Government to buy back 1,900 'illegal' fishing trawlers

Government to buy back 1,900 'illegal' fishing trawlers

After inspections in April of last year, the government refused to licence some 1,900 fishing trawlers that were not able to meet new regulations governing deep-sea fishing.
After inspections in April of last year, the government refused to licence some 1,900 fishing trawlers that were not able to meet new regulations governing deep-sea fishing.

The government says it is forced to buy, and presumably will destroy 1,900 fishing trawlers it cannot licence because of strict new deep-sea fishing laws.

According to Defence Ministry spokesman Col Kongcheep Tantravanich, the steering committee devising the government's fisheries policy, has agreed in principle to buy boats as a placatory gesture.

Though the committee failed to disclose the amount of money for buying the commercial trawlers, it said it would send the proposal to the cabinet for approval.

About 1,900 boats became inoperable over the past two years after authorities denied licences by imposing tough regulatory conditions. The administration began tightening its grip on fishermen and trawlers after the local fishery industry was yellow-carded by the European Union in 2015.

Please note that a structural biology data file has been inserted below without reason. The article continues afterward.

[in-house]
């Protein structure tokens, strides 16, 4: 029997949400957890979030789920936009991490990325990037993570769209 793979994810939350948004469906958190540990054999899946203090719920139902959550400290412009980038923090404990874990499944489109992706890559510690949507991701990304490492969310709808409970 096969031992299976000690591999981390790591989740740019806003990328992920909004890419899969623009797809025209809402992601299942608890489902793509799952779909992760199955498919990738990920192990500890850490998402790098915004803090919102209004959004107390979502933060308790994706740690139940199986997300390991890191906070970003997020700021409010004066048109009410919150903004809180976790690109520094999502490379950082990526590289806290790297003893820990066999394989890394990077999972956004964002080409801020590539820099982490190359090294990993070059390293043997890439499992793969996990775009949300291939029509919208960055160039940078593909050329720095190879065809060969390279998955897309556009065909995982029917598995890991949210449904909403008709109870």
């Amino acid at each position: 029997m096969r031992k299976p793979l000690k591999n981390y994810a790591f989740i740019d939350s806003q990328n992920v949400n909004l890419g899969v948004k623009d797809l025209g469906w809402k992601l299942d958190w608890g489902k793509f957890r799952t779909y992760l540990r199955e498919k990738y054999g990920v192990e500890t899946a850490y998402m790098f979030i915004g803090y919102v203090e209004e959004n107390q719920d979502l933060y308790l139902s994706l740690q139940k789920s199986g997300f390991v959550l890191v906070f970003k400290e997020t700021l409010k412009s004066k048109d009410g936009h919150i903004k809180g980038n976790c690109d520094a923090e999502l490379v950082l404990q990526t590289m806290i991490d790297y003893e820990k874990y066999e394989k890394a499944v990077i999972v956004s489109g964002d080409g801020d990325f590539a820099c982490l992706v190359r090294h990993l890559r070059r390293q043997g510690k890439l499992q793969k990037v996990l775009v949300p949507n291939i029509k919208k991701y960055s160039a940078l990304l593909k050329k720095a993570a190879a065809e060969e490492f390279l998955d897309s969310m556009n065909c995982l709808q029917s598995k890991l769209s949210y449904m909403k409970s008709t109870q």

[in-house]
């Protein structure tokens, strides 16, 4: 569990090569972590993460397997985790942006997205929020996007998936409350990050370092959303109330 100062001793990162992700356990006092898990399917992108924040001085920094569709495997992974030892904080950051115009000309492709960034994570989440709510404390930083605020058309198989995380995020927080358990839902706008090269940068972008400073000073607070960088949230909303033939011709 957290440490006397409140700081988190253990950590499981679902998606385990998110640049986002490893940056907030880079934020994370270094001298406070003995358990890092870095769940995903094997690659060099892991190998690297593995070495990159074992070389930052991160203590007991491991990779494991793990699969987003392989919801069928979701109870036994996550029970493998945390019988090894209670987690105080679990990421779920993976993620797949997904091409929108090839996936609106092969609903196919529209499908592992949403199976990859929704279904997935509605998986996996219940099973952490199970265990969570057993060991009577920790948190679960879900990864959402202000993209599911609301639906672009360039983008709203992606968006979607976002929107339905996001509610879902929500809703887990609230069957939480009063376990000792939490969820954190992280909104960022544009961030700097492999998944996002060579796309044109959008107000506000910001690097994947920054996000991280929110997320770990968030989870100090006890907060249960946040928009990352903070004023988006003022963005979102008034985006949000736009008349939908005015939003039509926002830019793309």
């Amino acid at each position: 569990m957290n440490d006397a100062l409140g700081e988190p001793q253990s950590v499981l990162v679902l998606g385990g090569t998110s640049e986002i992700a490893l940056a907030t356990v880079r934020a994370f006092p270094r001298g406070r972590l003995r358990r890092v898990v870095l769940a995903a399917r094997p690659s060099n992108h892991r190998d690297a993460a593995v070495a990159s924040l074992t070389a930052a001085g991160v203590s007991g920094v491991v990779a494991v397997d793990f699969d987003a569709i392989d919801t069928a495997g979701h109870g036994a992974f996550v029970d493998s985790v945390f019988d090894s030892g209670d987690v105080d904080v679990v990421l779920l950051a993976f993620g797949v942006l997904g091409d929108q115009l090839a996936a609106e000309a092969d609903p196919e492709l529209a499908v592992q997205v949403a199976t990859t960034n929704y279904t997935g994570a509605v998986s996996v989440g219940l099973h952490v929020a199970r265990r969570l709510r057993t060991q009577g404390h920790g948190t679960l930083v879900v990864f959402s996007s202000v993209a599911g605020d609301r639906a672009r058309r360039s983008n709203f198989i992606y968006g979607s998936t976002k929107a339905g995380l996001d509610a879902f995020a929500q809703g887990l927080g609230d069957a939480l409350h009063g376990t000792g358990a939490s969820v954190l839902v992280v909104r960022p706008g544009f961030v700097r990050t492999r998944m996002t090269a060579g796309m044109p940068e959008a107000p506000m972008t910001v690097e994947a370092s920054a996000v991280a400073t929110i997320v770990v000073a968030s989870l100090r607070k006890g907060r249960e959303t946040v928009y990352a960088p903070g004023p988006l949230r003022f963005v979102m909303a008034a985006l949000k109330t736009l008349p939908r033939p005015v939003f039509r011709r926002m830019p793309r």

Since then, authorities have amended fisheries laws and introduced what it called "maximum sustainable yields" to solve over-fishing. One of the aims was to attain sustainable fishing by limiting the number of boats and the number of fish harvesting days. As a result, 1,900 boats were grounded permanently and the numbers of harvesting days slashed from 300 to 210.

The Thai Fishery Association, which represents large-scale commercial trawlers, has petitioned the government to help fishermen affected by its tough polices. They asked the government to buy back fishing boats to offset its losses. Recently, the association, which has around 57 networks of fishermen along coastal provinces, threatened to march to Government House and pressure the government.

Meanwhile, the steering committee, headed by Gen Prawit Wongsuwon, has agreed to establish a fishery fund to help needy fishermen.

Initially, the committee plans to take 130 million baht from the revenue that the Royal Fishery Department had collected from issuing commercial fishery licences. Another source of money, about 650 million baht, will come from the Government Saving Bank via a soft loan.

"Gen Prawit insists that all state agencies must come together to help Thailand's fishery industry. If we cannot do that, the country will see 100 billion baht [revenue from exports] disappear. If we cannot solve the IUU problem, officials must be held responsible.This problem is similar to the case of Thailand's aviation industry," Col Kongcheep said.

The government is planning to make the announcement on Dec 27 as a New Year's gift to fishermen.

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